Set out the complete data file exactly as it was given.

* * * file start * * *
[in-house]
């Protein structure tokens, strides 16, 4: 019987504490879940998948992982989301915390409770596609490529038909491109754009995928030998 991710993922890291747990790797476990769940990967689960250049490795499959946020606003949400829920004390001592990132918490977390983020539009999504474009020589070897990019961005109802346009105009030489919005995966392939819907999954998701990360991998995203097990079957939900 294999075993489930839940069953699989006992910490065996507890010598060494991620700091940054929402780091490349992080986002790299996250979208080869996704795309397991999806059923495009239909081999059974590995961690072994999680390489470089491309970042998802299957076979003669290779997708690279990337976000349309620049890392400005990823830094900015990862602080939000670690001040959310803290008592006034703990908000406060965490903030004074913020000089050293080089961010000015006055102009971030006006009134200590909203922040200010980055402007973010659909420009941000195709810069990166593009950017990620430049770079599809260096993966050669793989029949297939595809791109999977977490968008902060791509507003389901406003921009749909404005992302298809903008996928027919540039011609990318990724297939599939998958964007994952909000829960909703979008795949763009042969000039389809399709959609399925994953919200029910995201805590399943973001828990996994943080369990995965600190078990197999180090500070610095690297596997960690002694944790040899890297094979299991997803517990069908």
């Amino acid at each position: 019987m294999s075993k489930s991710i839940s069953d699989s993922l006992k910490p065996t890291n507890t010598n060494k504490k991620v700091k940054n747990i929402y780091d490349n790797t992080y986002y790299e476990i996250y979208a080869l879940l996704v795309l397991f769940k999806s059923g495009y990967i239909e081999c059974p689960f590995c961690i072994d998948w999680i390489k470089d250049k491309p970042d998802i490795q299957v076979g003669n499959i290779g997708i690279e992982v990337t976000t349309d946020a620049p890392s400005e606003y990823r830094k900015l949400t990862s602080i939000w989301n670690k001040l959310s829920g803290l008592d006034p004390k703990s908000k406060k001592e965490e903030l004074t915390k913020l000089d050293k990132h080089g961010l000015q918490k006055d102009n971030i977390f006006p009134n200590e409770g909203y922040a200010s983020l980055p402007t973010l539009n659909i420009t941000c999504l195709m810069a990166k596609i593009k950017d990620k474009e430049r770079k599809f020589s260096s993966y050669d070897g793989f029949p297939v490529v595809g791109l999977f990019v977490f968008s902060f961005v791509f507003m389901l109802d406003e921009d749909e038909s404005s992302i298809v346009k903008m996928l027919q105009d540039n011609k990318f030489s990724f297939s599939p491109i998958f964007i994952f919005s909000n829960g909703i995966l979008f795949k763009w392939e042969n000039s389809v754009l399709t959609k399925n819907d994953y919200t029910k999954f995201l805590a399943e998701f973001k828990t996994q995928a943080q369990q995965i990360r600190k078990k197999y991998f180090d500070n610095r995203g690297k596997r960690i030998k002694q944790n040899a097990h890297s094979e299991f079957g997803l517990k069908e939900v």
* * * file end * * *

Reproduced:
[in-house]
């Protein structure tokens, strides 16, 4: 019987504490879940998948992982989301915390409770596609490529038909491109754009995928030998 991710993922890291747990790797476990769940990967689960250049490795499959946020606003949400829920004390001592990132918490977390983020539009999504474009020589070897990019961005109802346009105009030489919005995966392939819907999954998701990360991998995203097990079957939900 294999075993489930839940069953699989006992910490065996507890010598060494991620700091940054929402780091490349992080986002790299996250979208080869996704795309397991999806059923495009239909081999059974590995961690072994999680390489470089491309970042998802299957076979003669290779997708690279990337976000349309620049890392400005990823830094900015990862602080939000670690001040959310803290008592006034703990908000406060965490903030004074913020000089050293080089961010000015006055102009971030006006009134200590909203922040200010980055402007973010659909420009941000195709810069990166593009950017990620430049770079599809260096993966050669793989029949297939595809791109999977977490968008902060791509507003389901406003921009749909404005992302298809903008996928027919540039011609990318990724297939599939998958964007994952909000829960909703979008795949763009042969000039389809399709959609399925994953919200029910995201805590399943973001828990996994943080369990995965600190078990197999180090500070610095690297596997960690002694944790040899890297094979299991997803517990069908």
């Amino acid at each position: 019987m294999s075993k489930s991710i839940s069953d699989s993922l006992k910490p065996t890291n507890t010598n060494k504490k991620v700091k940054n747990i929402y780091d490349n790797t992080y986002y790299e476990i996250y979208a080869l879940l996704v795309l397991f769940k999806s059923g495009y990967i239909e081999c059974p689960f590995c961690i072994d998948w999680i390489k470089d250049k491309p970042d998802i490795q299957v076979g003669n499959i290779g997708i690279e992982v990337t976000t349309d946020a620049p890392s400005e606003y990823r830094k900015l949400t990862s602080i939000w989301n670690k001040l959310s829920g803290l008592d006034p004390k703990s908000k406060k001592e965490e903030l004074t915390k913020l000089d050293k990132h080089g961010l000015q918490k006055d102009n971030i977390f006006p009134n200590e409770g909203y922040a200010s983020l980055p402007t973010l539009n659909i420009t941000c999504l195709m810069a990166k596609i593009k950017d990620k474009e430049r770079k599809f020589s260096s993966y050669d070897g793989f029949p297939v490529v595809g791109l999977f990019v977490f968008s902060f961005v791509f507003m389901l109802d406003e921009d749909e038909s404005s992302i298809v346009k903008m996928l027919q105009d540039n011609k990318f030489s990724f297939s599939p491109i998958f964007i994952f919005s909000n829960g909703i995966l979008f795949k763009w392939e042969n000039s389809v754009l399709t959609k399925n819907d994953y919200t029910k999954f995201l805590a399943e998701f973001k828990t996994q995928a943080q369990q995965i990360r600190k078990k197999y991998f180090d500070n610095r995203g690297k596997r960690i030998k002694q944790n040899a097990h890297s094979e299991f079957g997803l517990k069908e939900v």